What’s moving me? What’s getting me excited? What’s getting me angry? What am I passionate about?

 

And basically for the five years we’ve been living in Oz with our kids as a part of the society, well it’s been the bloody resources, the mining boom! That’s all anybody ever talks about! With the exception of Jihad taking over. All we talk about is the carbon tax, the mining tax, global warming, the resources industry, is it good? Is it bad? Gina, Twiggy, Clive. It just looms so large, that I started to think about a play that talks about our duties and our responsibilities and the grand comedy that has been the public debate about these topics over the last decade. I kept going back to Gasping and thinking, well I’ve already written the bloody play it’s just set in the wrong time, in the wrong place and with the wrong dialogue. But it was the right idea! So I went to Kate and told her I’d like to rewrite my first play and take that idea of air as a resource and set in in Australia in 2014, she was very excited about it. And that’s why Gasp! has a new title, because it is an entirely new play, although still very similar. It’s a weird hybrid but I think it’s a much better play; it has much better dialogue, a few new characters, a love interest, subtler sort of development although it’s still a very broad comedy. It’s a reimagining of a comedy about answers. So yes…a long answer!

 

gasp_green

 

Ben Elton’s Gasping (1990) was his first play and GASP! is a solid attempt to breathe some new life into it.

 

Given the same sleek and easy “it’s funny, it can’t fail” treatment by Director, Wesley Enoch, as QTC’s production of Williamson’s Managing Carmen and with the same smooth, slick looking set design by Christina Smith as Other Desert Cities (I love the gliding scene changes), this rich excuse for a satire is simply overcooked. Elton’s writing is known for its witticisms and political and social stings, and for its PLAIN FUNNY STUFF. THIS IS NOT THAT WRITING. I loved Maybe Baby and watched the VHS tape until it stopped working one day. I still love Popcorn, The Young OnesWe Will Rock You (Silly Cow not so much) and I’m a loyal Blackadder fan. Unfortunately, Gasp! is overwritten, over directed and over acted, with little allowance for nuance. Written for laughs, it needs thinning, like a cool, clever summer haircut.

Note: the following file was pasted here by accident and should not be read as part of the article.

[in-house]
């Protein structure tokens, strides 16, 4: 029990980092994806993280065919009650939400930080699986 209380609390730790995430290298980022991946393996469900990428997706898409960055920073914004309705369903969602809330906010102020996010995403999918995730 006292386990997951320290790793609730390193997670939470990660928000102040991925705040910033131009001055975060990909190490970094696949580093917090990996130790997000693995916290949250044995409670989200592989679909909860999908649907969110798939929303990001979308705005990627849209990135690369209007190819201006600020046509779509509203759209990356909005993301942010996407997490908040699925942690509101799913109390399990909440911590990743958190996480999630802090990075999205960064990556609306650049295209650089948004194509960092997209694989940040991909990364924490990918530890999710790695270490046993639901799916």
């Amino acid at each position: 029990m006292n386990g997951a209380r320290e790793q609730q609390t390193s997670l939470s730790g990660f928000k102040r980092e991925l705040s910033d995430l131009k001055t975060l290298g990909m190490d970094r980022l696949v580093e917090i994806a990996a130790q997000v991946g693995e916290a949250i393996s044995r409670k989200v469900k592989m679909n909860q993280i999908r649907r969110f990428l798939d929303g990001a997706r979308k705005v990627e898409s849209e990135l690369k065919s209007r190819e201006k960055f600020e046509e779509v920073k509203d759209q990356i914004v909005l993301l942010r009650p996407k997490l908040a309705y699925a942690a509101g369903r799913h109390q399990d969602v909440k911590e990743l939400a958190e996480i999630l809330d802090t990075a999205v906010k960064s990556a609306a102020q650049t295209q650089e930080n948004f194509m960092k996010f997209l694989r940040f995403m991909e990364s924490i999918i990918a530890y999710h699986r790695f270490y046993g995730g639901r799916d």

The cast give accurate portrayals in essence but they have so many gags to get through! Oh my goodness, I almost feel sorry for them! I feel they are waiting for us to laugh out loud! Exhausting! And frustrating…

 

You talk about Black Swan Theatre Company in Perth and the show is then transitioning to QLD to QTC. Considering the content of Gasp! and the impact of the mining boom in both of these states specifically, was there a conscious decision to premiere the show in these states?

 

Absolutely, it wasn’t my idea, it was Kate’s. She liked what I was talking about and the first thing she said was that this would be a great co-production with the other great ‘mining state’. QTC and Black Swan have a great relationship, they’ve had a number of collaborations and this one struck her as the most obvious collaboration. So she approached Wesley Enoch with my idea, and much to my great delight, he wanted to bring QTC into it. It’s been rehearsed in Brisbane before opening in Perth, and we hope the rest of Australia at some point will get the chance to see it as I think it is that rare thing, a very topical satire about what’s going on right now. It’s unashamedly contemporary, there are gags that if the play has legs I’ll have to rewrite in a year or two because the PUP’s latest successes will be history by then.

 

Perhaps a small project here for posterity then, that you can keep updating as the show travels.

 

Well that actually slightly scares me as it’s exactly what I’ve had to do with We Will Rock You, which has taken over my life! It was written many years ago and obviously jokes about Boyzone and a young Britney just don’t work any more. We’ve now got a middle aged Britney, which shows just how long We Will Rock You has been going. But look, if it turns out that people like the show, if the show has legs, I’d happily keep it current. It’s a satire, not a polemic.

 

The original Gasping used the caricature of the new ‘Yuppie’ in the early 1990s as a central part of the show and also handled the concept of environmentalism very much from the perspective of it’s own time. I’d suggest that both of these concepts have developed and changed quite drastically over the past 24 years and the conversation today is markedly different. How, when taking your original inspiration, Thatcher, the UK of the late 80s etc have you adjusted this to suit a contemporary Australia?